Naylor turned and looked back at his men. “Parker, tell Bain it’s safe for him to come down.”
Jiri and Alex Lifeson were shoulder to shoulder in the tiny broadcast studio. Lifeson continued to talk, describing the scene around them. Then he paused a moment and turned to Jiri with an inquisitive look. Jiri nodded.
“Next to me right now is Jiri Lee, who has just been arrested by General Bradley Naylor, the leader of this assault on Clavenet HQ. Jiri, what are your thoughts right now?”
“Alex, I’m confused. Why did our people defect to Bain’s forces? I don’t get it. It—”
The door to the studio burst open and General Naylor poked his head in. “Cut the feed right now, Lifeson! That’s an order.”
Alex turned to the control panel and pushed three buttons. “Planning to feed the people more lies? It won’t work now that they’ve heard the truth.”
“Hang in there, both of you,” said Naylor. “When the time comes, you’ll know what to do.”
The security camera feeds into Studio 1 continued to operate as Jiri and Alex sat silently. Jiri, scanning the three small monitor screens, noticed a black military car coming down the ramp. It stopped at the door to the Clavenet complex.
The car door opened, and Jackson Bain strode confidently through the steel doorway. Jiri caught a glimpse of a smirk as Bain disappeared from the camera’s view.
Naylor called his men to attention. A moment later, the door opened and Bain walked in, clad comically in camouflage fatigues, as though he were a real military man. His eyes first met Naylor’s. He saluted the General, then scanned the room. His eyes abruptly stopped when they landed on Jiri.
“Get Lifeson out of there. Take him out to the parking ramp and shoot him, right now. Leave Jiri there. I’ll join him in the studio.”
Bain entered the studio and sat next to Jiri. In the tight quarters his face was only inches away. “Can anyone hear us?” Bain asked.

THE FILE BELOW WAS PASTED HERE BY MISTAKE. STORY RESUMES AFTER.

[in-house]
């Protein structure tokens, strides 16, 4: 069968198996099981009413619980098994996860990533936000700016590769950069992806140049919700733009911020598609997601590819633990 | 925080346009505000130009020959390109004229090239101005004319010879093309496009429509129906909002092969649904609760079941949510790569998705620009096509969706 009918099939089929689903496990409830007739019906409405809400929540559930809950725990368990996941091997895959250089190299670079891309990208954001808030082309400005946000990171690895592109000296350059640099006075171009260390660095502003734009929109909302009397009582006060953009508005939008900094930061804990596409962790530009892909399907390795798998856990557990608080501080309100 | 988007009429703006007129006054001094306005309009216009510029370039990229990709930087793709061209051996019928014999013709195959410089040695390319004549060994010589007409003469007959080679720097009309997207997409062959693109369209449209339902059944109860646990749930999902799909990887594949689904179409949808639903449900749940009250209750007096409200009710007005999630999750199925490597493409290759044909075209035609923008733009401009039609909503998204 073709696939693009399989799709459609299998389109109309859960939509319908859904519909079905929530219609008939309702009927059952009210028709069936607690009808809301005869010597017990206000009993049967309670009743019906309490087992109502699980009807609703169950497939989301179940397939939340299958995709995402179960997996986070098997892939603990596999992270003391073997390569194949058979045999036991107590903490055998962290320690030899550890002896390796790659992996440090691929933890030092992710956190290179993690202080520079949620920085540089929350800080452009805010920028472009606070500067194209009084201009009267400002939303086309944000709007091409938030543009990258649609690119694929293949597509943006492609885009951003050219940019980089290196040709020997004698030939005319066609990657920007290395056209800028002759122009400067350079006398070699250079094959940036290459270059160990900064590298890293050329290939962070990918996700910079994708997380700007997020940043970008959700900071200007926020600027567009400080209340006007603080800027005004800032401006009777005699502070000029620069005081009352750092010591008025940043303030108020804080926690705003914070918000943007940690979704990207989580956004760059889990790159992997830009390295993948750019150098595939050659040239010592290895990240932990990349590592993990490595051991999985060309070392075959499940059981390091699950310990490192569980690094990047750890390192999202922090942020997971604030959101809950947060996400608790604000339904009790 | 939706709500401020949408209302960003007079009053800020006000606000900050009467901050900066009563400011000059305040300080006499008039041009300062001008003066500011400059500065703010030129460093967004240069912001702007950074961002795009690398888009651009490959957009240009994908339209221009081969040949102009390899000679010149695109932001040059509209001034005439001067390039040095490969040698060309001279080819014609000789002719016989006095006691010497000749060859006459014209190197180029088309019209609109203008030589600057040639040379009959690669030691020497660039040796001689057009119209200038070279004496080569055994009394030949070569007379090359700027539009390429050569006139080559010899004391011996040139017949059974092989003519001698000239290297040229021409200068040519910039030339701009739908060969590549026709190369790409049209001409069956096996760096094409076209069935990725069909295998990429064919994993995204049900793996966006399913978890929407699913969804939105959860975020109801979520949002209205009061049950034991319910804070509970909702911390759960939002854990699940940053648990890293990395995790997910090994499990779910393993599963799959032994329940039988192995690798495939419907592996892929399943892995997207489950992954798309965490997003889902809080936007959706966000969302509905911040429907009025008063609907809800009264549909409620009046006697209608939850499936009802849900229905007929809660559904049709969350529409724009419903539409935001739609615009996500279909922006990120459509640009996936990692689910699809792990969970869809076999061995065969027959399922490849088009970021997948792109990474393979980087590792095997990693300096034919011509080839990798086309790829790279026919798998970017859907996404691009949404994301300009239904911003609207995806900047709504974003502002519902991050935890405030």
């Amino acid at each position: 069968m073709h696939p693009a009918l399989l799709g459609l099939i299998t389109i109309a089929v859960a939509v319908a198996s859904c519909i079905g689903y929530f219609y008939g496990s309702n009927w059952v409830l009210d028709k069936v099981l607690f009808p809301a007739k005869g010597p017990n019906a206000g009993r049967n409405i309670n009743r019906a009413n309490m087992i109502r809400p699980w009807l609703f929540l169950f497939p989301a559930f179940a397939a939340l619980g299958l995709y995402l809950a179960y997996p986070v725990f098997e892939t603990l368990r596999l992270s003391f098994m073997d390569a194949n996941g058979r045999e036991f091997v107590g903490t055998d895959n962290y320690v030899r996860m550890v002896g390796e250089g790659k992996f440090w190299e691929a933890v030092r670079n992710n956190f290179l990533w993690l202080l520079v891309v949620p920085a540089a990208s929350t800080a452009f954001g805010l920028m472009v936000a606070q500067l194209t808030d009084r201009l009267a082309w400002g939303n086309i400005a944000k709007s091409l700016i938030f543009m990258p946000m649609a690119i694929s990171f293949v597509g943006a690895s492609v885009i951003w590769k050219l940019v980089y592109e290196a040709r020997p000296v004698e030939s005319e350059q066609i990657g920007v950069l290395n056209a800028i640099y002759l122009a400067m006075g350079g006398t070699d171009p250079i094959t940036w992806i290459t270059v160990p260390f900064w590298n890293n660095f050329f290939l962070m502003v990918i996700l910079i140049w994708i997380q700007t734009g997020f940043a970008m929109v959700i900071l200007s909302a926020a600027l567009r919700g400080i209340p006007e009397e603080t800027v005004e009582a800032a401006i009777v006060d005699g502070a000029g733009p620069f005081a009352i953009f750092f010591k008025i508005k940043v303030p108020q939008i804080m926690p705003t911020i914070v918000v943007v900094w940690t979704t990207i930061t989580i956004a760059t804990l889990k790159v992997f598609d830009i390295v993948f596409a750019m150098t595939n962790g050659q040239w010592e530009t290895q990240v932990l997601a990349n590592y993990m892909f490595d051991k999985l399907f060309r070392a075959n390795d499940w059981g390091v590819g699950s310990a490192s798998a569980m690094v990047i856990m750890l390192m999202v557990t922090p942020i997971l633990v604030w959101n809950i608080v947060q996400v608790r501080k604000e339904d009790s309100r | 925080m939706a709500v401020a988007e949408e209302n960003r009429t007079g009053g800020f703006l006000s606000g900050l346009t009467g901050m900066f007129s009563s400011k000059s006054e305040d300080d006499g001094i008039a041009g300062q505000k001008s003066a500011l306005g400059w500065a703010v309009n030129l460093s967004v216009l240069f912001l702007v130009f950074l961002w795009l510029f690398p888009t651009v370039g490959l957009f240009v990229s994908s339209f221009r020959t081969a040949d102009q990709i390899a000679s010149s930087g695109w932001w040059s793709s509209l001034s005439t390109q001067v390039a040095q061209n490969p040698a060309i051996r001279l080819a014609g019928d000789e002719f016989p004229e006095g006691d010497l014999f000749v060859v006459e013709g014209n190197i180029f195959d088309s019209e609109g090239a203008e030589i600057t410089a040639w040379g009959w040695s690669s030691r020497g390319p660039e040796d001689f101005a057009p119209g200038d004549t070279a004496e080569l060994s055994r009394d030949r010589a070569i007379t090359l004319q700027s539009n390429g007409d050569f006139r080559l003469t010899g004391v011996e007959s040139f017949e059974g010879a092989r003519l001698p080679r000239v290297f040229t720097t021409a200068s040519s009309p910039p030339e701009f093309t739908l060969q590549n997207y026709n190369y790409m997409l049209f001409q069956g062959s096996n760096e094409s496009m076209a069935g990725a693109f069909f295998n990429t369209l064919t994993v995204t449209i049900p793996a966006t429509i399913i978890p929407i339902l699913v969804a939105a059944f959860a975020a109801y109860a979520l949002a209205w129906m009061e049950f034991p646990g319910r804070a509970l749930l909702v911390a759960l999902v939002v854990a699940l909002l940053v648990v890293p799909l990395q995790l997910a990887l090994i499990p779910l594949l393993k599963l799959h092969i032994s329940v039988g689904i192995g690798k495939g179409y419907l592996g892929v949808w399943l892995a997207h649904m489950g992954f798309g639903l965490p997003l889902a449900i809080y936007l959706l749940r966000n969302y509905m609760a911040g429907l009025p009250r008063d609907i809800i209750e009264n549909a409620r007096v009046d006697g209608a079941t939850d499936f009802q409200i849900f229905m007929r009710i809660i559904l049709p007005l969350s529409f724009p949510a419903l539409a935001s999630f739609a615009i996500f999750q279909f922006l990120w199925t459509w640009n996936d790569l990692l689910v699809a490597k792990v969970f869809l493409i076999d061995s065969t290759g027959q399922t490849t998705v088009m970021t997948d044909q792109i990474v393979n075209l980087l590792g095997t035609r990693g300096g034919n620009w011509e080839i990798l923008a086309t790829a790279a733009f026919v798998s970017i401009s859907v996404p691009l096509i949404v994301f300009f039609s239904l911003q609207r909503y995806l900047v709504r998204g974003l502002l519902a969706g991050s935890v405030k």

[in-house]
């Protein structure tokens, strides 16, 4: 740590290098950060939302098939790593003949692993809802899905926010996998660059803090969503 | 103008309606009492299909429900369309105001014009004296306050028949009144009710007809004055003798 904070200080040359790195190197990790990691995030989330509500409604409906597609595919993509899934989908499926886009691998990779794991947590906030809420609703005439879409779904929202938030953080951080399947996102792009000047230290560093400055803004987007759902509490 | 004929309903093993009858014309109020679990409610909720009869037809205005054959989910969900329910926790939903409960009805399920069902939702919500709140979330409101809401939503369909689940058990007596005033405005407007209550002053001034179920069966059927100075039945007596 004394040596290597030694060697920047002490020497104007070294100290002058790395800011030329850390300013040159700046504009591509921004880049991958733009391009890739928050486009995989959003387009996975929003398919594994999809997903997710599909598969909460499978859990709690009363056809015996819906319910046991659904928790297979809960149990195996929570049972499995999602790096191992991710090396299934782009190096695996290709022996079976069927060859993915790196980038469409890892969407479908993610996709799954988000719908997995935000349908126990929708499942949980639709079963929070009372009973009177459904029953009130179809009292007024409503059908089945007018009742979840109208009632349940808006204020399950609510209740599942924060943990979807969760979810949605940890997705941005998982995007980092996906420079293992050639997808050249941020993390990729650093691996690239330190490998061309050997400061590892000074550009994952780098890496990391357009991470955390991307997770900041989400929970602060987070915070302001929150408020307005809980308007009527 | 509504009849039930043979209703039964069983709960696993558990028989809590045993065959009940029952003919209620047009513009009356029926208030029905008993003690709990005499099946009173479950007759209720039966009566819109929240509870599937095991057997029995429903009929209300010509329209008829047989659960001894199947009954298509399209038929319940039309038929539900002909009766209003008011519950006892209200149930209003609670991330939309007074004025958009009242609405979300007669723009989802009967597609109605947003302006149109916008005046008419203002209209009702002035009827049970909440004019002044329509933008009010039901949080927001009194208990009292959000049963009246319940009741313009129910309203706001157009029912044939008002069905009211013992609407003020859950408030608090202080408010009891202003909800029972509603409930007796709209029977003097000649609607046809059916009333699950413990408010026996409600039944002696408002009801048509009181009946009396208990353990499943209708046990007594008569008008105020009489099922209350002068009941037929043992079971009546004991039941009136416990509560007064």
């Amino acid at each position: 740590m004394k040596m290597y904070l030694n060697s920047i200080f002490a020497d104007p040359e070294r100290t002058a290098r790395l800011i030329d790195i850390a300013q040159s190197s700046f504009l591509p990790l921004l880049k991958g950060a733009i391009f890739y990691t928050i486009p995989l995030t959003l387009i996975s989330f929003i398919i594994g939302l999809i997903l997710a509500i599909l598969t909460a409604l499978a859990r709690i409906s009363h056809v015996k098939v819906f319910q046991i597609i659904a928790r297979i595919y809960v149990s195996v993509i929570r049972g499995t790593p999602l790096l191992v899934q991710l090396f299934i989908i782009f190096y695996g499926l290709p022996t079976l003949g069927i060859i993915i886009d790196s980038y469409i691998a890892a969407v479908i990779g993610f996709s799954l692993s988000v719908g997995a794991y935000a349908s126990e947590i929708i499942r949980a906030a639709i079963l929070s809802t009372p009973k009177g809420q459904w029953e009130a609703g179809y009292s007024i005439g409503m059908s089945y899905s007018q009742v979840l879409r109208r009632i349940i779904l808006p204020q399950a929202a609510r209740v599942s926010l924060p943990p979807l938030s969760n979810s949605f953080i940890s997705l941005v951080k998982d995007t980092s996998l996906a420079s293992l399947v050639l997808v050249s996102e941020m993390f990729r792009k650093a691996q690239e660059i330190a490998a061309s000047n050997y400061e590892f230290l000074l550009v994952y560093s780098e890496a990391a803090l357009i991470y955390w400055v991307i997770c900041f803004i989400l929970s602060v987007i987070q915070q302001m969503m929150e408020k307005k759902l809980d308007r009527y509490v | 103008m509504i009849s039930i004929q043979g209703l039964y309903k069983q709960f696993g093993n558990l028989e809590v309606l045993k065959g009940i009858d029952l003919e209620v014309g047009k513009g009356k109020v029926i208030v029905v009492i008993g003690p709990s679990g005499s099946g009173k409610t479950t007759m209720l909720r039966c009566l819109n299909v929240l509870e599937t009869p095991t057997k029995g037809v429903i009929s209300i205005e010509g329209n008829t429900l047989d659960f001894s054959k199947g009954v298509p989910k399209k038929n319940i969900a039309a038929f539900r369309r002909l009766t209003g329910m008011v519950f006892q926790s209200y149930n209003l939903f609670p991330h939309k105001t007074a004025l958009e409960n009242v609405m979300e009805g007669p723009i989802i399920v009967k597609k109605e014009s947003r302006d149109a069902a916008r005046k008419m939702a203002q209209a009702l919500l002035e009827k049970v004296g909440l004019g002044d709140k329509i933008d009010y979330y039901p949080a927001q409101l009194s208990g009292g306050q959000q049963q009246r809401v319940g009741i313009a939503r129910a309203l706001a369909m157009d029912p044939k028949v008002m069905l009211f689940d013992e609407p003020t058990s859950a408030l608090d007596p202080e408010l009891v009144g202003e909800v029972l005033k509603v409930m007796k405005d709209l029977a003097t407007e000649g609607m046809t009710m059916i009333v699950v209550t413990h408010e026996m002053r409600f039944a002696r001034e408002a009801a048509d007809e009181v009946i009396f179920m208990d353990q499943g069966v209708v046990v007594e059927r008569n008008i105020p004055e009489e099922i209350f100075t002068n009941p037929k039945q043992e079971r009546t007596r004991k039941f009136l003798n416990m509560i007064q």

Jiri turned and scanned the control panel. He flipped a switch and said, “We’re totally cut off now. Nobody can hear anything we say.”
When his eyes had scanned the control panel, Jiri had noticed something on the small screen showing the security camera pointed at the steel entrance door to Clavenet HQ. Alex Lifeson was leaning against the concrete wall immediately adjacent to the door, smiling. He seemed to be sharing a joke with the two soldiers who had taken him out to be shot. Jiri turned his eyes to Bain, concerned Bain would notice, but from where he sat, Bain’s view was blocked by Jiri’s body.
“Jiri,” Bain said, his voice low and almost pleading, “I know how you feel about me. But think about your family. Aren’t they better off with you alive?”
Jiri stared hard into Bain’s eyes. “They’re in New Zealand, Jack, out of your reach.”
“That was smart, sending them there. You’re so intelligent, such an asset. Don’t you know what happens after a peoples’ revolution? The first thing they do is round up people like you and me and shoot them. You’re not one of them, regardless of how much you helped.”
“I lived the first twelve years of my life in an enclave, Jack. I am one of them.”